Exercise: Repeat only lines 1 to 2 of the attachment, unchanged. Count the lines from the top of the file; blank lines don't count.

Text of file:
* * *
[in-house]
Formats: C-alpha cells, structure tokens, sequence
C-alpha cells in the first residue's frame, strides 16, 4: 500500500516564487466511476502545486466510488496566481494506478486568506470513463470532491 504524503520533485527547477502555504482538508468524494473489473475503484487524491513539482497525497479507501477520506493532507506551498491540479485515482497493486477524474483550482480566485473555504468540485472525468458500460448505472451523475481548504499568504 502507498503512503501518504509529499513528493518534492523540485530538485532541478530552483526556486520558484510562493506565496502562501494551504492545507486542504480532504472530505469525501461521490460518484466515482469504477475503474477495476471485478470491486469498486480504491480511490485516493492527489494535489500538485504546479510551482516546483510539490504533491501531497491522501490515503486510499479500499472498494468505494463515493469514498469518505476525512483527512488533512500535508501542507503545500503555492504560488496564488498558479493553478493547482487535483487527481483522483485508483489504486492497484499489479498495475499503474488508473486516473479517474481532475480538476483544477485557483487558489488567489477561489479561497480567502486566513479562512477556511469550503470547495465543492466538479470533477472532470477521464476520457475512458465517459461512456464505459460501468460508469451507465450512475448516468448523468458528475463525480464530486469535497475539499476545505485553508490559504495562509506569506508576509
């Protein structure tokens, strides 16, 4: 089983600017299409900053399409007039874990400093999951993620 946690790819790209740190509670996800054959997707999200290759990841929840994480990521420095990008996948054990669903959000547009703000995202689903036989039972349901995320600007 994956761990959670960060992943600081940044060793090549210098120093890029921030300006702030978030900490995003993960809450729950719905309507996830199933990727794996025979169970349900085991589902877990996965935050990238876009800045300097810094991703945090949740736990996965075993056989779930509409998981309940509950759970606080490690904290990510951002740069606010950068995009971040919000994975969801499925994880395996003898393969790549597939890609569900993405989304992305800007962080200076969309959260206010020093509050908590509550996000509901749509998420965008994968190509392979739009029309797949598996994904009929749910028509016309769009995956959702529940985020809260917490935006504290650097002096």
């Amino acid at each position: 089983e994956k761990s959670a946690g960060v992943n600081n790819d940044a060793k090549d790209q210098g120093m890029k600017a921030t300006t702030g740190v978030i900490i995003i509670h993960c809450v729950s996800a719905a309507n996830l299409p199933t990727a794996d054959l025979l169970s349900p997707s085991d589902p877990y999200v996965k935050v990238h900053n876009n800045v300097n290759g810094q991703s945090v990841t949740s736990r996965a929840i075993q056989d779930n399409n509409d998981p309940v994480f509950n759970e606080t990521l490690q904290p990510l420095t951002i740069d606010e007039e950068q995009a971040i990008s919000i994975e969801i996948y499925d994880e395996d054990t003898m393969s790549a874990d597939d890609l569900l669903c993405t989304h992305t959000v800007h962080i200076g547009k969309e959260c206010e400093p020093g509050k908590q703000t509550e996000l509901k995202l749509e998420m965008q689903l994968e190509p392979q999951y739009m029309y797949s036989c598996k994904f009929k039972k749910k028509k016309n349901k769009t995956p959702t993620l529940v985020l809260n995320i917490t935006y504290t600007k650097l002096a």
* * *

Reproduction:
[in-house]
Formats: C-alpha cells, structure tokens, sequence